Myelodysplastic syndromes (MDS) are comprised of a heterogenous group of disorders characterized by clonal hematopoiesis with a propensity to evolve into acute myeloid leukemia. MDS presenting in children and young adults is associated with clinically and biologically distinct features from MDS arising in older adults. MDS presenting in children and young adults is associated with a higher likelihood of an underlying genetic predisposition; however genetic predisposition is increasingly recognized in a subset of older adults. In this session, we will discuss genetic syndromes that increase susceptibility to MDS.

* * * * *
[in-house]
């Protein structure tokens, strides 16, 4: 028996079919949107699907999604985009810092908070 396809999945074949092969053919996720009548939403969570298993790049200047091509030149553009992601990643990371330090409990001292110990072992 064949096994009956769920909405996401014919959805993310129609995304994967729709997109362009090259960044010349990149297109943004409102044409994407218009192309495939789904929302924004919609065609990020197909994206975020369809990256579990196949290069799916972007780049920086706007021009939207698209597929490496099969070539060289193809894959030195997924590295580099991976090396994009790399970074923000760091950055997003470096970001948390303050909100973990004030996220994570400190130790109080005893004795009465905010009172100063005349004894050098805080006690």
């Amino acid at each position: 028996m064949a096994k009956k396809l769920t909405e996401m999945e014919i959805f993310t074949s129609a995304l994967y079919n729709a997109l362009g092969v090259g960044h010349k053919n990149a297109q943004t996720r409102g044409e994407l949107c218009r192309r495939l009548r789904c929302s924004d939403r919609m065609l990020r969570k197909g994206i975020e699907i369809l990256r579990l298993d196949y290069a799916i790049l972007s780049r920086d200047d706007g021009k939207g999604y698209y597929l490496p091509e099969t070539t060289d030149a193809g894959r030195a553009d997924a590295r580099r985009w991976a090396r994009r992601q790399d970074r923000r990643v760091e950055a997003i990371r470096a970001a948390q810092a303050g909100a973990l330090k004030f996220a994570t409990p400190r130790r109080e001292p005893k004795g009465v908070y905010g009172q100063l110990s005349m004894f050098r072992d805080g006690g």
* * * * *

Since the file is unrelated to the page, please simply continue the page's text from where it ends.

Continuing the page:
Dr. Akiko Shimamura will discuss when genetic susceptibility should be considered in children and in adults presenting for the first time with MDS, considering diagnostic strategies and implications of specific diagnoses.
Dr. Stella Davies will then discuss strategies for screening and treatment of MDS in the setting of a known susceptibility. Different genetic syndromes provide specific challenges for screening, from those with high risk in which the need for annual screening is pressing, to disorders in which risk is moderate and may occur later in life, making the value of screening unclear.
Dr. Maciejewski will lastly discuss the clinical challenge of differentiating between aplastic anemia and hypocellular MDS. Dr Maciejewski will discuss mechanisms of initiation and evolution of hypocellular MDS and the similarities and differences in genetic and immune changes in the two conditions, and the importance of this knowledge in diagnostic and treatment decisions.